France’s new president wants to steal all Britain’s bankers
Brits are freaking out – but would that really be so bad? Economists aren't sure
If you saw the Sun or the London Evening Standard last night, you’ll have seen that it looks like Brits are seriously worried about Emmanuel Macron, the new leader of France.
One of the biggest talking points around Brexit was the fact that most of the banks would probably move out of the UK if it left the EU. Why? Because of a rule called called ‘passporting’, which says that businesses can set up shop within what’s called the ‘European Economic Area’ and trade across all of Europe without needing individual permits in each country.
If Britain is out, it can’t be part of the ‘passporting’ crew anymore – which would make having headquarters in London totally inconvenient for a business (or a bank) if they wanted to work with businesses in other European countries, which banks do.
Enter Macron. France’s new president is super pro-Europe, loves the idea of making trade between countries as simple as possible, and used to be an investment banker himself. So he’s pretty excited about the idea of getting all the banks to come to Paris. France already launched a campaign last year to get things rolling, saying “Tired of the fog? Try the frogs!” (Not the most appealing slogan, but it’s the thought that counts…)
He thinks it could bring as many as 30,000 jobs into France – not just the bankers themselves, but the IT specialists, the accountants, the lawyers… not to mention all the restaurants and clubs whose profit margins are likely to do pretty well out of a new customer base with six to eight figure salaries.
But hold on a second. Didn’t we all really hate bankers a few years ago? There was that whole letting-the-whole-financial-sector-go-to-sh*t thing in 2008, and since then economists have been wondering how much good the financial sector really does for the economy. So why does Macron want the bankers in France so badly?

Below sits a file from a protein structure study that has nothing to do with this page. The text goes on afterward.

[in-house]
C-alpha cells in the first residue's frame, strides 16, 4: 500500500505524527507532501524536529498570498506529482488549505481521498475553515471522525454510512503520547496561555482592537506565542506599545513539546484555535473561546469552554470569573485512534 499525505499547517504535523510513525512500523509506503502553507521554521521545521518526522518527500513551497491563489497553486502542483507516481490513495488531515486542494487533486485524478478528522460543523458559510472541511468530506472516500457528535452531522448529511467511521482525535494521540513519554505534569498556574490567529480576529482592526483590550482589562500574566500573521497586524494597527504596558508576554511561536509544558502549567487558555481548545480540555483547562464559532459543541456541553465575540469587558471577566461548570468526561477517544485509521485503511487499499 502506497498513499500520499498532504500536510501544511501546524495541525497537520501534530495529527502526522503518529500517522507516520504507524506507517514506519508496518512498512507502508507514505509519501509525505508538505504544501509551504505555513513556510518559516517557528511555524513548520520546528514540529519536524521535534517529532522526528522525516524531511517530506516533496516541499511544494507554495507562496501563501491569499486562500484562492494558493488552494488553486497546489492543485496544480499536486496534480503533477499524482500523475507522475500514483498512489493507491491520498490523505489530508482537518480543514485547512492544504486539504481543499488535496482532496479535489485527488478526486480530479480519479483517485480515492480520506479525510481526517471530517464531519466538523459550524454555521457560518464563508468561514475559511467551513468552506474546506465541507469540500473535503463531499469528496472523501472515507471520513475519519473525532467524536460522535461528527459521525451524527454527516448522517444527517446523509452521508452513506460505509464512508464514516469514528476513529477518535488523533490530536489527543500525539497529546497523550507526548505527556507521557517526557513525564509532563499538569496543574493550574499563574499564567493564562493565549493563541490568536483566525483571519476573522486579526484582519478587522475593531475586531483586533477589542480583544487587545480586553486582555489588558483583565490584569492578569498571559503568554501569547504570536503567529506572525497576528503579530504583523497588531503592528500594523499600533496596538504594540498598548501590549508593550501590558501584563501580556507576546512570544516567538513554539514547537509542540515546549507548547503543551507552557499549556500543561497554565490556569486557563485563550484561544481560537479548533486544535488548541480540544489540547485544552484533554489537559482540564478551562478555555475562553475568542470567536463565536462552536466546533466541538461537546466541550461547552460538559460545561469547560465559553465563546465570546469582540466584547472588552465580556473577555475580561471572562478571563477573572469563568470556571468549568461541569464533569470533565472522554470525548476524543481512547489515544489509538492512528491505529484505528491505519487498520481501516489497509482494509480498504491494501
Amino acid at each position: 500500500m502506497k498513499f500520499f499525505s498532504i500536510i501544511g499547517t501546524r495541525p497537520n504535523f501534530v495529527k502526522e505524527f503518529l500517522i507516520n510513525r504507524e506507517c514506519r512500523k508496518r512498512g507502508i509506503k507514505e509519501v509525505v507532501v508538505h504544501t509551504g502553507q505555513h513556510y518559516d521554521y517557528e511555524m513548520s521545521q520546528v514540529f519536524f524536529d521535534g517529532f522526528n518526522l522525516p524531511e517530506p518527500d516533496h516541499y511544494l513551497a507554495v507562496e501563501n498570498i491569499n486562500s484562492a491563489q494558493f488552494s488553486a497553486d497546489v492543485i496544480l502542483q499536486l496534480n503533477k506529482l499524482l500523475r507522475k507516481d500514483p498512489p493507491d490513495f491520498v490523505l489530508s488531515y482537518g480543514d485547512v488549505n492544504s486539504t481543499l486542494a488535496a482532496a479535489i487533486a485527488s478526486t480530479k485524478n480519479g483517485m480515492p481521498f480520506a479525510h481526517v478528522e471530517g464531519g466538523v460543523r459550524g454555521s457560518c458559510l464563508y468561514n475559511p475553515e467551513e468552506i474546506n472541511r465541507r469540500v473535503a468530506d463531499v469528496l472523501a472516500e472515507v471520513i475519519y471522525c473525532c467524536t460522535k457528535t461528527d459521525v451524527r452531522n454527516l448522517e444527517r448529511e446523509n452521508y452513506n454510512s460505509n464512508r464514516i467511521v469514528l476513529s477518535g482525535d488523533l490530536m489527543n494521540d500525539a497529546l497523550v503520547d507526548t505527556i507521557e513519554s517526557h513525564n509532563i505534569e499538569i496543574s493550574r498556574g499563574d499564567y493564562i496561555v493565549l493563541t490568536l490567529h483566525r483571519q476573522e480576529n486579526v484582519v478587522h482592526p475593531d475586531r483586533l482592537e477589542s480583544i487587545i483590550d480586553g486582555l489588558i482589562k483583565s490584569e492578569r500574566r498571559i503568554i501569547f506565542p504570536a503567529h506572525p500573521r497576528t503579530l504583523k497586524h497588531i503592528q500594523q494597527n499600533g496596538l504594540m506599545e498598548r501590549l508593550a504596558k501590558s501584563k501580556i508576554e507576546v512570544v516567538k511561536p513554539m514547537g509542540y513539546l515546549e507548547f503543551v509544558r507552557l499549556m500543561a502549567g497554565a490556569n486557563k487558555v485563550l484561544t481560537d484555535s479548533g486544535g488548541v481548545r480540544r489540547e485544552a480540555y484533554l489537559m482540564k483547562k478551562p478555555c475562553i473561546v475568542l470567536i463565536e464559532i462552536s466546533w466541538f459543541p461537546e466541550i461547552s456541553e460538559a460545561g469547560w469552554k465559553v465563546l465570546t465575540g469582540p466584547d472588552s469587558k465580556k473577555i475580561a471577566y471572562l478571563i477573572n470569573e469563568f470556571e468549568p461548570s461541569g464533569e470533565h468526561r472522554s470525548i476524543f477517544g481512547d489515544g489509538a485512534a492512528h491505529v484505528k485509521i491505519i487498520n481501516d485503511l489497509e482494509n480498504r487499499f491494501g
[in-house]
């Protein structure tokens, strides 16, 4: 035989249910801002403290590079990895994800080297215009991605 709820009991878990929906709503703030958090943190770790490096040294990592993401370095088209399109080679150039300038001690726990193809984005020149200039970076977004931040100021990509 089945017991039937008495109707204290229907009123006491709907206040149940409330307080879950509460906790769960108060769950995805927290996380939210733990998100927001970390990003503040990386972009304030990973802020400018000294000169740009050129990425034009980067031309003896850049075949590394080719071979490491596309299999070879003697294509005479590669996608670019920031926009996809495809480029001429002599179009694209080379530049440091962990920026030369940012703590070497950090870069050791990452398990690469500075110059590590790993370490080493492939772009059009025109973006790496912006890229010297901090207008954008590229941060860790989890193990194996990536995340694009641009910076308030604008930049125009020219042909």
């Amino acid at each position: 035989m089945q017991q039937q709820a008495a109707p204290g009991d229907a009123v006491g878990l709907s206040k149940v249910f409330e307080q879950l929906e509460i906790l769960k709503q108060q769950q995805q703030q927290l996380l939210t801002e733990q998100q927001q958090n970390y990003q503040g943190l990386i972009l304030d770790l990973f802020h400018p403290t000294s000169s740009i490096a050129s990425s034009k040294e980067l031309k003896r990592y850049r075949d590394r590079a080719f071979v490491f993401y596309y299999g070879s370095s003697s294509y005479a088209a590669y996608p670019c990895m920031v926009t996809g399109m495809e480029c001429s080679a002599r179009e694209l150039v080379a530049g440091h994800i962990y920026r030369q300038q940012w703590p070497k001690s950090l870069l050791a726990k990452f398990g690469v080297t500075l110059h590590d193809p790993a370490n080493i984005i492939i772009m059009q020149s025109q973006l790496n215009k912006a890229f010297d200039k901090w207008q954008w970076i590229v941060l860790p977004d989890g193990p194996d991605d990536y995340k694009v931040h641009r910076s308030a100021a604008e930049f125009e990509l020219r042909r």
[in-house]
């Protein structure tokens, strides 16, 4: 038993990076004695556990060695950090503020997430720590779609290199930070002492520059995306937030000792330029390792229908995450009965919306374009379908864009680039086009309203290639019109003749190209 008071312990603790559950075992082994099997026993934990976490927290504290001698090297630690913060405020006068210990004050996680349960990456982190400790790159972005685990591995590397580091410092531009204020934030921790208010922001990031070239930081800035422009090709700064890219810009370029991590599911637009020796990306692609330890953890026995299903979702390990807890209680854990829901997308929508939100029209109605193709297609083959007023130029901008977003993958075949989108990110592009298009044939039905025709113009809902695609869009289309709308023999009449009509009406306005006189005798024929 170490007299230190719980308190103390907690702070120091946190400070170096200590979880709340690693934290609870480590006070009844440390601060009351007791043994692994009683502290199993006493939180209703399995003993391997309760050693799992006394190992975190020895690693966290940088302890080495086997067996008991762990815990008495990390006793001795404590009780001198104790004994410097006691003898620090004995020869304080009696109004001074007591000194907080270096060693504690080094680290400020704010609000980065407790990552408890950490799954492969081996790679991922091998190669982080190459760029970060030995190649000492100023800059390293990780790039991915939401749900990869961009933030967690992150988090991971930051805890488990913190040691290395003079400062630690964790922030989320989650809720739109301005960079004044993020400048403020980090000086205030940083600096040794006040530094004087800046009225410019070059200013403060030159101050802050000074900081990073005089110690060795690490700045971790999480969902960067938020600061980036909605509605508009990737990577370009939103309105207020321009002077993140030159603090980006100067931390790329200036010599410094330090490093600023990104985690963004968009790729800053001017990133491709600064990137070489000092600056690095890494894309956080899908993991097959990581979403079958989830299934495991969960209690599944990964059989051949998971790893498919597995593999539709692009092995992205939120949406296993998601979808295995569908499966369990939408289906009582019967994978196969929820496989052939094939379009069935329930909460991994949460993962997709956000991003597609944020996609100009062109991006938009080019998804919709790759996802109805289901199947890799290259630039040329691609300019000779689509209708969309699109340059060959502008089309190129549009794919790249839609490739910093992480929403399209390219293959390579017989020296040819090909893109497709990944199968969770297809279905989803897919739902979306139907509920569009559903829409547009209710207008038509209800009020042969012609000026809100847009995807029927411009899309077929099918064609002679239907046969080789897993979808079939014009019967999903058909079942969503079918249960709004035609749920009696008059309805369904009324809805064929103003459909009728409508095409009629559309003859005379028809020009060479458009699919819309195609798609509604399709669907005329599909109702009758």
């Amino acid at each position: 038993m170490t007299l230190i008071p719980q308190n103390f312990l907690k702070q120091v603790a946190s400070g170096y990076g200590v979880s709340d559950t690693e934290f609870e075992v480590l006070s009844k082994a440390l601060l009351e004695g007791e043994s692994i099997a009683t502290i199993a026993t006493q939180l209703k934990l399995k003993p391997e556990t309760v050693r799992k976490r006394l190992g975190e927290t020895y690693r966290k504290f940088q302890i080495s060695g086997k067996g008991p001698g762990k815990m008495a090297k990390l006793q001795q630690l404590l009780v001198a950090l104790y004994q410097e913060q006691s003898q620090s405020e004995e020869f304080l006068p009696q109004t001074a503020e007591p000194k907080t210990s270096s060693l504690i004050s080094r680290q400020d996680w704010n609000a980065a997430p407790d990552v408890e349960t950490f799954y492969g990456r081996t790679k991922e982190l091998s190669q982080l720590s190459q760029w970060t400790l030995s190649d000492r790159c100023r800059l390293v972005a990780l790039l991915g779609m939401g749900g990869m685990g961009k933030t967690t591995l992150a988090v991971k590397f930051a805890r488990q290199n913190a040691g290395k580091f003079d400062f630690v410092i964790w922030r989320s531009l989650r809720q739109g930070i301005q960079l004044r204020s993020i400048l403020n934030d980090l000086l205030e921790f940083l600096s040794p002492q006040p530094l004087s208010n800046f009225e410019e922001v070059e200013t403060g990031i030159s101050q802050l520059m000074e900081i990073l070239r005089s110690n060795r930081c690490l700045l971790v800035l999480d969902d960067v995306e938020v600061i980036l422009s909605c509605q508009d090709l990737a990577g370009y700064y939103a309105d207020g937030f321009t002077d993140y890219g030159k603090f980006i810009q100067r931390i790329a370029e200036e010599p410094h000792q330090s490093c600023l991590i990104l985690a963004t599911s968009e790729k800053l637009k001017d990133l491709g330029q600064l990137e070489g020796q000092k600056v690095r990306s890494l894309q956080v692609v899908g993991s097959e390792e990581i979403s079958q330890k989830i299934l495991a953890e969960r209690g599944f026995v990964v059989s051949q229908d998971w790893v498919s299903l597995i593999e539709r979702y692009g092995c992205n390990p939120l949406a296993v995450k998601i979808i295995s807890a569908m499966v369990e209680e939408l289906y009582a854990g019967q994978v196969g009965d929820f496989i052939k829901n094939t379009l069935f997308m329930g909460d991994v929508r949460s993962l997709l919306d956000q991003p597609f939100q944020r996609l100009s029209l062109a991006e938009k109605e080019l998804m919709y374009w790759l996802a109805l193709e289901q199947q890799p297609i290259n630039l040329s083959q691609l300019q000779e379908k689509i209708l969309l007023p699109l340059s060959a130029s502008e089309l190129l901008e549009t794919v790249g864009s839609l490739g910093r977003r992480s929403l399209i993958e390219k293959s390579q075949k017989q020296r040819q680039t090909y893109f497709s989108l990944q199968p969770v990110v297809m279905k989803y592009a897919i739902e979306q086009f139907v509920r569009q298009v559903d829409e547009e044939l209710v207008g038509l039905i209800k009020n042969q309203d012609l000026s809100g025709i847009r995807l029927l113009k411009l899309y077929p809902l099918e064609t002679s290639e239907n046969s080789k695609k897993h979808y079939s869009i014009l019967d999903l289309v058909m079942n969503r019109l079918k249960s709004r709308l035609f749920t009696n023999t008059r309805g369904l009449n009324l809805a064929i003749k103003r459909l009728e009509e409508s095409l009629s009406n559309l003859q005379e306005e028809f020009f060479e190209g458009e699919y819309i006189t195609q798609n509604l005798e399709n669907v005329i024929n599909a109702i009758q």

But it’s so, so difficult to actually know where that money goes, and whether it was invested in quick-win, risky businesses, or sustainable, long-term ones. Sure, bankers have a lot of cash, but whether that cash is actually flowing into the shops, households, and wallets of the everyday person rather than circling around the financial sector is really hard to prove.
And, as we learnt the hard way in 2008, they don’t always make the best decisions about where to put their money. All this makes measuring the impact of the financial sector is one of the hardest jobs economists have.
If you’re confused, that’s you and 99 per cent of the population (including lots of economists.) How exactly banks and money work is still a mystery even to those who say they’re ‘experts’ on all things economics. We just don’t know yet – or at least, we haven’t found an explanation that everyone agrees on.
So whether or not the Brits should be too upset about Macron wanting to bring all the bankers over, and whether he should really want them there, isn’t actually as clear as it might seem.
But what we do know, and what we’ve always known, is that bankers like working in environments with as few rules and regulations as possible – in other words, they don’t like spending their time negotiating individual permits with individual countries. (They also like going to places where they don’t need to pay too much corporation tax, like Dublin or Switzerland.) So the UK can’t really be too surprised that the banks wants to leave Britain if Brexit goes ahead.
And to be fair, if we were the bankers, we’d probably pick France over London. Less rain, more cheese...